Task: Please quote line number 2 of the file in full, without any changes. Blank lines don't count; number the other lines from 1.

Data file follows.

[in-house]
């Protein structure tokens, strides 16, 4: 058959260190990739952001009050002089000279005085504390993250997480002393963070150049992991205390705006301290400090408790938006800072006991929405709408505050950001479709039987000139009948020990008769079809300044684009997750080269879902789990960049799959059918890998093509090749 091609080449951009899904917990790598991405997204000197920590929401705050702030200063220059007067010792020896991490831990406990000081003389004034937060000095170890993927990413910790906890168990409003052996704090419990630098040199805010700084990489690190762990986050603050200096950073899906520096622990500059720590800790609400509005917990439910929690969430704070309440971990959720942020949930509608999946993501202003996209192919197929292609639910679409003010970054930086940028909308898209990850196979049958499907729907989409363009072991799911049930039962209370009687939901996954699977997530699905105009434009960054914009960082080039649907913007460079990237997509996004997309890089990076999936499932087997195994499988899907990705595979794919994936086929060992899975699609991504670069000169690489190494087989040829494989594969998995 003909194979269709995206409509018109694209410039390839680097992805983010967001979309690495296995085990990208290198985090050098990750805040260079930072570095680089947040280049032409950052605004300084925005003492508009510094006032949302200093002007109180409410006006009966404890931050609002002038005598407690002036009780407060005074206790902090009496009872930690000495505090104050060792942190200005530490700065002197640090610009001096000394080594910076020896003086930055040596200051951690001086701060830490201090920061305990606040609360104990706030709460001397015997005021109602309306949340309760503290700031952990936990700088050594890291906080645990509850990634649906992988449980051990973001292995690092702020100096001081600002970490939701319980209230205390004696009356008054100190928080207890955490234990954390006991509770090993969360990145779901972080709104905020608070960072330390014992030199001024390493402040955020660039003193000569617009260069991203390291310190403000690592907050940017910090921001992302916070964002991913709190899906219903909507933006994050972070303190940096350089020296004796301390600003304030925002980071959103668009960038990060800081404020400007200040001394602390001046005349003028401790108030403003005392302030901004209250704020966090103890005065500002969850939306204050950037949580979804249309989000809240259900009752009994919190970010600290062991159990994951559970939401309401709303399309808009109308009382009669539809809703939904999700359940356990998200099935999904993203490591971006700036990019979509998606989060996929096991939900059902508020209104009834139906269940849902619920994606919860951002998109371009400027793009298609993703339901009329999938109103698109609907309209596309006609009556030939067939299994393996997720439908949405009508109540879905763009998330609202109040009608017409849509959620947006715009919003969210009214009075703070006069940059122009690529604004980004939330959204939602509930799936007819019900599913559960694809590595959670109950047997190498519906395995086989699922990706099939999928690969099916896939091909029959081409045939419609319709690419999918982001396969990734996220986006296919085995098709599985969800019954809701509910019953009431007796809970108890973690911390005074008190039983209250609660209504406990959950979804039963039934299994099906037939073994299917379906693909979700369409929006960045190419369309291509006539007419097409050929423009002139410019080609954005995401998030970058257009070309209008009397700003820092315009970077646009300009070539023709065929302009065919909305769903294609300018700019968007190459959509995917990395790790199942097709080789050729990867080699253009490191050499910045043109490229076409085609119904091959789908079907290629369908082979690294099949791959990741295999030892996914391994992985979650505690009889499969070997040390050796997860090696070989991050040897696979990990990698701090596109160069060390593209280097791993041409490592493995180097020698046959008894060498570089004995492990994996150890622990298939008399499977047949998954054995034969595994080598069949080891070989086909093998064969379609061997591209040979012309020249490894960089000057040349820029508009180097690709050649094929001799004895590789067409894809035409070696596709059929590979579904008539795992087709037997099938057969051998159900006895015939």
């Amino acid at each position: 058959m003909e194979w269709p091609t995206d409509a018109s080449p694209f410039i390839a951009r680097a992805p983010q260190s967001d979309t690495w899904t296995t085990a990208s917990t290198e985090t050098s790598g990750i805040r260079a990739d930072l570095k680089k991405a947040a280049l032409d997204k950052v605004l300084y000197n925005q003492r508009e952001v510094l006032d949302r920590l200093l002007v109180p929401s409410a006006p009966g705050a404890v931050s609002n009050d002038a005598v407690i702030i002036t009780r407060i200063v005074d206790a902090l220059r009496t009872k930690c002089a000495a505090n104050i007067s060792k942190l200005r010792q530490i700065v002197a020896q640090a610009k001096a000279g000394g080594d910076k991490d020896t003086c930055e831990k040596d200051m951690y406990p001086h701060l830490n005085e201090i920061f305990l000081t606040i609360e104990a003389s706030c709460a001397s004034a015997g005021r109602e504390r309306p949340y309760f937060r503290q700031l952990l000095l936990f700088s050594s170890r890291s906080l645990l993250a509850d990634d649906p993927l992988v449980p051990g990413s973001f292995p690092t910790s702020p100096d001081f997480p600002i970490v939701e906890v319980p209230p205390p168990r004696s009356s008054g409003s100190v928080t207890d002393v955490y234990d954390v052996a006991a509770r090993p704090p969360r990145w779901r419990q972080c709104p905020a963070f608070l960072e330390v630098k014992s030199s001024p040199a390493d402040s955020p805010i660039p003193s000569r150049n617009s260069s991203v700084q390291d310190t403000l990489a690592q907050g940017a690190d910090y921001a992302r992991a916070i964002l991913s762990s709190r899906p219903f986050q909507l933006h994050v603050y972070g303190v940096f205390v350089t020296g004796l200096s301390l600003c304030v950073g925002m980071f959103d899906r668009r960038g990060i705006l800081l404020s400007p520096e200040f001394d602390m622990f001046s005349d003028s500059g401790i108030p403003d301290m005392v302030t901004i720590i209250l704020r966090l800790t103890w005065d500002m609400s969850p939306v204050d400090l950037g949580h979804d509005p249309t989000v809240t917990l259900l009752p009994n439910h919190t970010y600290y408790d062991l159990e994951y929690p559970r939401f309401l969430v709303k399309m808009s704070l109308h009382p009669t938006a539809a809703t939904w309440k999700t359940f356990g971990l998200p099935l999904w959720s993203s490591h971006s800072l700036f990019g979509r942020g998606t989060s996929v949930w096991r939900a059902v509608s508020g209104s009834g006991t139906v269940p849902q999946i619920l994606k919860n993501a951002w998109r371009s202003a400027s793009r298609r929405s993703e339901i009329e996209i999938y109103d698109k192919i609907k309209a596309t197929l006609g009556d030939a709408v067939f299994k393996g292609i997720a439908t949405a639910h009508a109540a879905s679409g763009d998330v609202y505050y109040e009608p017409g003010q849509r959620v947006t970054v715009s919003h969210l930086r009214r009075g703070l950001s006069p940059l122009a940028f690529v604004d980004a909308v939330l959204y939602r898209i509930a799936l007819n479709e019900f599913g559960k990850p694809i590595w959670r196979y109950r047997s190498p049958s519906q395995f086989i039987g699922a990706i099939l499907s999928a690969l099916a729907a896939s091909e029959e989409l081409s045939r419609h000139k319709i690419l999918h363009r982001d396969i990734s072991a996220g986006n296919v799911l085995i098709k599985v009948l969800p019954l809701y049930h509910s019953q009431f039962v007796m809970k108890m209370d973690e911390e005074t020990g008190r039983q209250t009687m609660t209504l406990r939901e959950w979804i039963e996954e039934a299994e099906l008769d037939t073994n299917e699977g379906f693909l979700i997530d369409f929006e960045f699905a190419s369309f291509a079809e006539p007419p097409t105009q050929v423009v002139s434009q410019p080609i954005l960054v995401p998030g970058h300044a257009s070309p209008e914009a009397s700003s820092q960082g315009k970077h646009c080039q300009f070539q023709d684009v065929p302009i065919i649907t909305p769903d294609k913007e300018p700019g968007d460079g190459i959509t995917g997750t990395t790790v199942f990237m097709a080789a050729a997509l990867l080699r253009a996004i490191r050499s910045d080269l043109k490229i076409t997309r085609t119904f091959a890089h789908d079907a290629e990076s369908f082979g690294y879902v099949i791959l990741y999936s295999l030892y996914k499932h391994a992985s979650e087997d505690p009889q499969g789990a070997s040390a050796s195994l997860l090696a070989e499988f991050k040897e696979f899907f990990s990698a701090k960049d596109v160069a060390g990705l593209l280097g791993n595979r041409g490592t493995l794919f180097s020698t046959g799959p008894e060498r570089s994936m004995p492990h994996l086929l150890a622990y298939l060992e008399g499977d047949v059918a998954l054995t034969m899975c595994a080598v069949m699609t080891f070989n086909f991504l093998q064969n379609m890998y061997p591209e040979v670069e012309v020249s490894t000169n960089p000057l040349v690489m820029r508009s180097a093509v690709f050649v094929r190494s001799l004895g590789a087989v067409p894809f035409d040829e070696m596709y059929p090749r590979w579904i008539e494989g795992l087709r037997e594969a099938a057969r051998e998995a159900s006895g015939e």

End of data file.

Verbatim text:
């Protein structure tokens, strides 16, 4: 058959260190990739952001009050002089000279005085504390993250997480002393963070150049992991205390705006301290400090408790938006800072006991929405709408505050950001479709039987000139009948020990008769079809300044684009997750080269879902789990960049799959059918890998093509090749 091609080449951009899904917990790598991405997204000197920590929401705050702030200063220059007067010792020896991490831990406990000081003389004034937060000095170890993927990413910790906890168990409003052996704090419990630098040199805010700084990489690190762990986050603050200096950073899906520096622990500059720590800790609400509005917990439910929690969430704070309440971990959720942020949930509608999946993501202003996209192919197929292609639910679409003010970054930086940028909308898209990850196979049958499907729907989409363009072991799911049930039962209370009687939901996954699977997530699905105009434009960054914009960082080039649907913007460079990237997509996004997309890089990076999936499932087997195994499988899907990705595979794919994936086929060992899975699609991504670069000169690489190494087989040829494989594969998995 003909194979269709995206409509018109694209410039390839680097992805983010967001979309690495296995085990990208290198985090050098990750805040260079930072570095680089947040280049032409950052605004300084925005003492508009510094006032949302200093002007109180409410006006009966404890931050609002002038005598407690002036009780407060005074206790902090009496009872930690000495505090104050060792942190200005530490700065002197640090610009001096000394080594910076020896003086930055040596200051951690001086701060830490201090920061305990606040609360104990706030709460001397015997005021109602309306949340309760503290700031952990936990700088050594890291906080645990509850990634649906992988449980051990973001292995690092702020100096001081600002970490939701319980209230205390004696009356008054100190928080207890955490234990954390006991509770090993969360990145779901972080709104905020608070960072330390014992030199001024390493402040955020660039003193000569617009260069991203390291310190403000690592907050940017910090921001992302916070964002991913709190899906219903909507933006994050972070303190940096350089020296004796301390600003304030925002980071959103668009960038990060800081404020400007200040001394602390001046005349003028401790108030403003005392302030901004209250704020966090103890005065500002969850939306204050950037949580979804249309989000809240259900009752009994919190970010600290062991159990994951559970939401309401709303399309808009109308009382009669539809809703939904999700359940356990998200099935999904993203490591971006700036990019979509998606989060996929096991939900059902508020209104009834139906269940849902619920994606919860951002998109371009400027793009298609993703339901009329999938109103698109609907309209596309006609009556030939067939299994393996997720439908949405009508109540879905763009998330609202109040009608017409849509959620947006715009919003969210009214009075703070006069940059122009690529604004980004939330959204939602509930799936007819019900599913559960694809590595959670109950047997190498519906395995086989699922990706099939999928690969099916896939091909029959081409045939419609319709690419999918982001396969990734996220986006296919085995098709599985969800019954809701509910019953009431007796809970108890973690911390005074008190039983209250609660209504406990959950979804039963039934299994099906037939073994299917379906693909979700369409929006960045190419369309291509006539007419097409050929423009002139410019080609954005995401998030970058257009070309209008009397700003820092315009970077646009300009070539023709065929302009065919909305769903294609300018700019968007190459959509995917990395790790199942097709080789050729990867080699253009490191050499910045043109490229076409085609119904091959789908079907290629369908082979690294099949791959990741295999030892996914391994992985979650505690009889499969070997040390050796997860090696070989991050040897696979990990990698701090596109160069060390593209280097791993041409490592493995180097020698046959008894060498570089004995492990994996150890622990298939008399499977047949998954054995034969595994080598069949080891070989086909093998064969379609061997591209040979012309020249490894960089000057040349820029508009180097690709050649094929001799004895590789067409894809035409070696596709059929590979579904008539795992087709037997099938057969051998159900006895015939």